Reserve Funds to Launch Sweeps for Small Banks
Hunter, Matthew, American Banker
Reserve Funds of New York is set to launch a product designed to make it easier for banks, particularly small ones, to pay interest on commercial checking accounts.
Big banks have gotten around federal restrictions on offering interest on business checking through the use of sweep accounts, in which repurchase agreements let them keep client deposits on the books while "sweeping" them to a money market mutual fund and back.
The Reserve Return Sweep account, which will be available Aug. 1, will use a technological solution to eliminate the administrative hassles of the repurchase agreement, said Bruce Bent 2d, co-creator of the product and president of the company. It will also allow an unlimited number of sweep transactions from the fund to the deposit account, sidestepping a federal limit of six such transactions a month, he said.
Frontier Bank of Everett, Wash., will be the first bank to use the account for its commercial depositors. The bank had been looking for a product that could pay interest on commercial deposits without hampering loan growth, said John Dickson, senior vice president of its parent, Frontier Financial Corp.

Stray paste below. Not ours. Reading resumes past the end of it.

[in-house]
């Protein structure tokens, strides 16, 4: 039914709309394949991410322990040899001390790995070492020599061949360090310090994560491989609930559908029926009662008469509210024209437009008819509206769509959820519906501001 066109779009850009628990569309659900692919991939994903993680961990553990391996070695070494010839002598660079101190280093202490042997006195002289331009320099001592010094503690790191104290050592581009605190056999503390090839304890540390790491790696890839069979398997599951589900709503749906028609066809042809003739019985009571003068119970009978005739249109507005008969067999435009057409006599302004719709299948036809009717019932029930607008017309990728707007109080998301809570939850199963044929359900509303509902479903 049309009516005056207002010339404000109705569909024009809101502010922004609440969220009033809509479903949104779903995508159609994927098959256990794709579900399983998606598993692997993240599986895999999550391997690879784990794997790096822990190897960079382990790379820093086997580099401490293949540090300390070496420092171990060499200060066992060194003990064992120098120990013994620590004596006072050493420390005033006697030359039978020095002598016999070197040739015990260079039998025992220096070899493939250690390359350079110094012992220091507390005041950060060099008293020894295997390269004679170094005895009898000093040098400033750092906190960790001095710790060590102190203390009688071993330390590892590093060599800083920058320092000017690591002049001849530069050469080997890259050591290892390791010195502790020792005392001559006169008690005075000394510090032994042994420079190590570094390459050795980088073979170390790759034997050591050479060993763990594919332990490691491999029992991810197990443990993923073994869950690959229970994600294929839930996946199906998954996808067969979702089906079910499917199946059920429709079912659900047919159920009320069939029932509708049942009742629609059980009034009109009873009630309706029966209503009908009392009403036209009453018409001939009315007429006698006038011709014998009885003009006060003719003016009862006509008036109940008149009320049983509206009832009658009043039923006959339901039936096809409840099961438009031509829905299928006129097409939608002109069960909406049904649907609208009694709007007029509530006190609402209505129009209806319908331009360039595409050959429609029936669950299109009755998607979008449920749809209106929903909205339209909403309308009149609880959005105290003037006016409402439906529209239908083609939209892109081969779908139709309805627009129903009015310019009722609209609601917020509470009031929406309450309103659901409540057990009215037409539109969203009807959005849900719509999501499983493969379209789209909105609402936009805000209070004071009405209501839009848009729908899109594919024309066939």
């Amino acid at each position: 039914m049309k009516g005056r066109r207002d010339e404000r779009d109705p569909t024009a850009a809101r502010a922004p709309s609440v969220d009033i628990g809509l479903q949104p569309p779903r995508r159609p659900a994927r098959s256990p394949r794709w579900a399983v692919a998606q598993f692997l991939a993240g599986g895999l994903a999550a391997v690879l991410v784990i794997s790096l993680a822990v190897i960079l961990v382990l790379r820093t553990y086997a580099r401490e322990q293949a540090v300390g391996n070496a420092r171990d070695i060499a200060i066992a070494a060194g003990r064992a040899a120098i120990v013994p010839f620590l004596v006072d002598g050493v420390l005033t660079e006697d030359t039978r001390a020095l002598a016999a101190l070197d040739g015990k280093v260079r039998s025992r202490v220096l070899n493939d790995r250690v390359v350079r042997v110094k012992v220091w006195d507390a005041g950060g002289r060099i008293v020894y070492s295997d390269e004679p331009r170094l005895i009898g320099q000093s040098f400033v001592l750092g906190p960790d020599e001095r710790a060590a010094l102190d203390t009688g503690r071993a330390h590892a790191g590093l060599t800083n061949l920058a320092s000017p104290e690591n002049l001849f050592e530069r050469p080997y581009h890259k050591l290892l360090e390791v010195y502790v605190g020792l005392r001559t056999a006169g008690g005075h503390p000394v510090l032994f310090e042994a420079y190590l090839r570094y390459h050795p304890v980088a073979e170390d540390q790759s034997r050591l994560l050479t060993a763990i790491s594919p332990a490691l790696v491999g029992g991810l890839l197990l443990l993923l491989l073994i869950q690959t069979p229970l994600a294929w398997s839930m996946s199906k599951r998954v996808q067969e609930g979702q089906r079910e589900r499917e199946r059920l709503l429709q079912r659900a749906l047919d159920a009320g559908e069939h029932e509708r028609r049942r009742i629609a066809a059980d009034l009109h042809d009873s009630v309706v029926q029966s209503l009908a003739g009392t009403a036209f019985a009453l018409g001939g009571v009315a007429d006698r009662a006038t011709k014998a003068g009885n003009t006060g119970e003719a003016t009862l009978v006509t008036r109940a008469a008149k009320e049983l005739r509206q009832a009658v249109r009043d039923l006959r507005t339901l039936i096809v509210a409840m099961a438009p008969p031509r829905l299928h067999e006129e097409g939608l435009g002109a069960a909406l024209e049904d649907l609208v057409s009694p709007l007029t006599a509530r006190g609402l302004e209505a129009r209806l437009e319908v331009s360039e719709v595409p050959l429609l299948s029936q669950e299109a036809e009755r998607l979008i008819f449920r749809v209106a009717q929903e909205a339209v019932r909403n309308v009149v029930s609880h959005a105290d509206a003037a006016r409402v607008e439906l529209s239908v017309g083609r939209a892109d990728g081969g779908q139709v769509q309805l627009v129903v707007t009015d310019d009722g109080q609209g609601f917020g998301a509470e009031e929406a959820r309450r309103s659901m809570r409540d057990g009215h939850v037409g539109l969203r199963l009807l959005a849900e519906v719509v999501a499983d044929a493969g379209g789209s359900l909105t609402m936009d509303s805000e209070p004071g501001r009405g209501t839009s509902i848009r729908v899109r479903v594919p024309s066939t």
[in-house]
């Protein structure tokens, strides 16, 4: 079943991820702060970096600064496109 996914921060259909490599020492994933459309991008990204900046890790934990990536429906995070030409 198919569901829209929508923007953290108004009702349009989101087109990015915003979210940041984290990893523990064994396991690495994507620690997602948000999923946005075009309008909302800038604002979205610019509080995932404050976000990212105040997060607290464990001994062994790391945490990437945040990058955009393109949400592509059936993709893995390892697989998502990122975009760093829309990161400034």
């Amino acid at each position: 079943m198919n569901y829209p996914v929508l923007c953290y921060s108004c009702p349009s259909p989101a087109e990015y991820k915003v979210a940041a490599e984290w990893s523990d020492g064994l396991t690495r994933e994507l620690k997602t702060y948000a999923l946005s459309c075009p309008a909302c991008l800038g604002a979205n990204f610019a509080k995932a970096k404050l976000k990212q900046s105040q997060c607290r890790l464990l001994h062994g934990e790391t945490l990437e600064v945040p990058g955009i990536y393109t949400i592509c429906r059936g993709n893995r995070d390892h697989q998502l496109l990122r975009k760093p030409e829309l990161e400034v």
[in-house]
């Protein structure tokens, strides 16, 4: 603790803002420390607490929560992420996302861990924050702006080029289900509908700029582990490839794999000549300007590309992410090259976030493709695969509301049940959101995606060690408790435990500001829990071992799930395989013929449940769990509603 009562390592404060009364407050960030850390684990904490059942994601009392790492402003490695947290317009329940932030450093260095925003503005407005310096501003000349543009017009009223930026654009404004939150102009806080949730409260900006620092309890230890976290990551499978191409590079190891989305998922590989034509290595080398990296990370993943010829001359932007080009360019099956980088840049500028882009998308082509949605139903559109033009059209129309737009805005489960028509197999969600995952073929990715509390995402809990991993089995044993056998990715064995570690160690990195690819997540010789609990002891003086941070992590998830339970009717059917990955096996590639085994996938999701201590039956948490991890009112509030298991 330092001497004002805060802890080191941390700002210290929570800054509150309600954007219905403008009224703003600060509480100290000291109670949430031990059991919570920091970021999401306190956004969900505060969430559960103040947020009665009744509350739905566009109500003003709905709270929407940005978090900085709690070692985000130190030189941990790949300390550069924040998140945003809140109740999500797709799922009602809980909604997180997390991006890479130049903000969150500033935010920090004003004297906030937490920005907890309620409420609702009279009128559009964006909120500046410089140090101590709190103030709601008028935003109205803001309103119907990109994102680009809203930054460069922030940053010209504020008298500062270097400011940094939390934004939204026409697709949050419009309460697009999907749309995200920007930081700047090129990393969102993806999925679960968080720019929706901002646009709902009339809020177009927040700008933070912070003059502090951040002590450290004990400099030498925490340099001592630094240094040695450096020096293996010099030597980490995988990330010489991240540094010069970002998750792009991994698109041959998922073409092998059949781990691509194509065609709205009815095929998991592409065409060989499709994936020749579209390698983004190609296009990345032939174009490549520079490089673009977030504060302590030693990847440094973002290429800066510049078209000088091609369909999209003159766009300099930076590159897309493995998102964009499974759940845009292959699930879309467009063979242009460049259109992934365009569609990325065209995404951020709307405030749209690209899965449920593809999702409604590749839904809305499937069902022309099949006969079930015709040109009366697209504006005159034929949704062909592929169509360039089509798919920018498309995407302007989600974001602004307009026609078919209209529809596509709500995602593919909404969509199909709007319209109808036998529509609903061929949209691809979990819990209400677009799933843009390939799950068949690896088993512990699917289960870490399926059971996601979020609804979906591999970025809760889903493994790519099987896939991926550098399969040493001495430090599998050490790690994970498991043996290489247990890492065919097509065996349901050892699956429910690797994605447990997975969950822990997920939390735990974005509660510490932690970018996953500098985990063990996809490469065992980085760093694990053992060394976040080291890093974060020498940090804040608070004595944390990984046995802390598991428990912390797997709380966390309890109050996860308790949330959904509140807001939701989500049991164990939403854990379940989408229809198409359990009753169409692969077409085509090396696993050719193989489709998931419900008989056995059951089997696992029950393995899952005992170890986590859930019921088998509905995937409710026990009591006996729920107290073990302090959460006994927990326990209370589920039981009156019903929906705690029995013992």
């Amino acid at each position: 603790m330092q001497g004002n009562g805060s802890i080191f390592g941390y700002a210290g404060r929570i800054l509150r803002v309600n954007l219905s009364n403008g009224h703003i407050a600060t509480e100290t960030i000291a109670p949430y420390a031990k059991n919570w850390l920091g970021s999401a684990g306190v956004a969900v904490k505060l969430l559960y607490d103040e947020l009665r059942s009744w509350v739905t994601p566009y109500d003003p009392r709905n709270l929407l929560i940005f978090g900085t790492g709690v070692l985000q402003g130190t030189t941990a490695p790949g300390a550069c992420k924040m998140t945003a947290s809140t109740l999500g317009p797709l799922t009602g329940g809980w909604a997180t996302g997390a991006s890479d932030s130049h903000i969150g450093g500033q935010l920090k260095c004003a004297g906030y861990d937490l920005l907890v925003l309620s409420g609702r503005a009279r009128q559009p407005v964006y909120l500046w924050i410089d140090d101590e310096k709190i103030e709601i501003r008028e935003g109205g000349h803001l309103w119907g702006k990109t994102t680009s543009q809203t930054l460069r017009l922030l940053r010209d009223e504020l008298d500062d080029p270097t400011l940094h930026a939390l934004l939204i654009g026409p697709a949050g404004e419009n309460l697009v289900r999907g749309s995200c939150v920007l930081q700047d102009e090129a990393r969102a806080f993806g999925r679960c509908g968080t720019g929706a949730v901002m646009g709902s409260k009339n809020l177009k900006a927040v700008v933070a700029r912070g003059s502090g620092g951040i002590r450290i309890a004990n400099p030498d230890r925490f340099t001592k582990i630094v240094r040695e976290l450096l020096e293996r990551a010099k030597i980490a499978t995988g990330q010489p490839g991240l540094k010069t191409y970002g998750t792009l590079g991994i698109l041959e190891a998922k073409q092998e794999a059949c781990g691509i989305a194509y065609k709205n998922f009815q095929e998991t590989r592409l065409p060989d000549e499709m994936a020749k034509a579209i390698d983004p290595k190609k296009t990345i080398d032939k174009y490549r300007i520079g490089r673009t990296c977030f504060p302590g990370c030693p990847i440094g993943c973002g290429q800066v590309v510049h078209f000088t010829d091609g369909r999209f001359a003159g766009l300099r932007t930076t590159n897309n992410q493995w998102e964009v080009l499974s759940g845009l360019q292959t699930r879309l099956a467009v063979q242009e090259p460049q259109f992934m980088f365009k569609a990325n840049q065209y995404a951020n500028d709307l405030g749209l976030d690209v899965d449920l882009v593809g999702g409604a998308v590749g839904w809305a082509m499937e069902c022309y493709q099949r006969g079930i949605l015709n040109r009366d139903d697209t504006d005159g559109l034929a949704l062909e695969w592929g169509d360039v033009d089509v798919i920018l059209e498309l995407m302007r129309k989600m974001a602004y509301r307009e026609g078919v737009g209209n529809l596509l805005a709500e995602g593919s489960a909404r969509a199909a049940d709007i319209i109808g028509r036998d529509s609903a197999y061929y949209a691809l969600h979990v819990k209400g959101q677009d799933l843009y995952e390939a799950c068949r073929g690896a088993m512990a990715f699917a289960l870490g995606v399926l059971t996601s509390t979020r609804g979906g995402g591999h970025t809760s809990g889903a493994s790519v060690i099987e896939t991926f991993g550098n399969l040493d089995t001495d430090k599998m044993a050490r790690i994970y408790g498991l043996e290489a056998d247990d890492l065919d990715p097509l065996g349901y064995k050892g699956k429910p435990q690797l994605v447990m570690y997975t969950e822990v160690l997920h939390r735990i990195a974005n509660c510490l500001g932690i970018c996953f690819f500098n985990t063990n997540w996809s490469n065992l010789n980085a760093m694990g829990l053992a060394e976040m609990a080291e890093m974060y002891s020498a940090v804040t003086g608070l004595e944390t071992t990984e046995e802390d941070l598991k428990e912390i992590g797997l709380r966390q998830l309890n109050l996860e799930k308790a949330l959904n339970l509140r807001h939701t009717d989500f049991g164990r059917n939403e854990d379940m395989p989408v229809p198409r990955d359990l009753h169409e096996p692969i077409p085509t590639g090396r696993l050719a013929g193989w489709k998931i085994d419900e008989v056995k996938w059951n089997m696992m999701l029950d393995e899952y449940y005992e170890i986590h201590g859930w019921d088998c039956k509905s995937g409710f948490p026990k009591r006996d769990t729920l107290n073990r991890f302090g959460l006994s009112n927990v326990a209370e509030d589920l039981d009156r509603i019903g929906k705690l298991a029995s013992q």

The Reserve Return Sweep account is designed for banks with assets of up to $3 billion, whose ability to fund loan growth would be hampered by repurchase agreements, Mr. Dickson said. Such agreements wipe collateral from institutions' books that they could otherwise use to secure borrowings from the Federal Reserve or the Federal Home Loan Banks, he said.
For banks like $1.6 billion-asset Frontier, the alternative to Reserve Funds' new account is to incur the expense of offering high-interest-bearing certificates of deposit, which are currently yielding around 7% in the Pacific Northwest, Mr. Dickson said. By using Return Reserve Sweep, the bank would be able to keep the deposits on the books to fund lending, he said.
"This allows me to compete with nonbanking institutions" for customer deposits, Mr. Dickson said. Before deciding to go with the Reserve Funds product, Frontier was close to signing a deal with Fidelity Investments for sweep services, he said.
Mr. Bent would not explain how his firm will skirt the six-transfer monthly limit for sweep accounts, beyond saying it involves the use of technology. …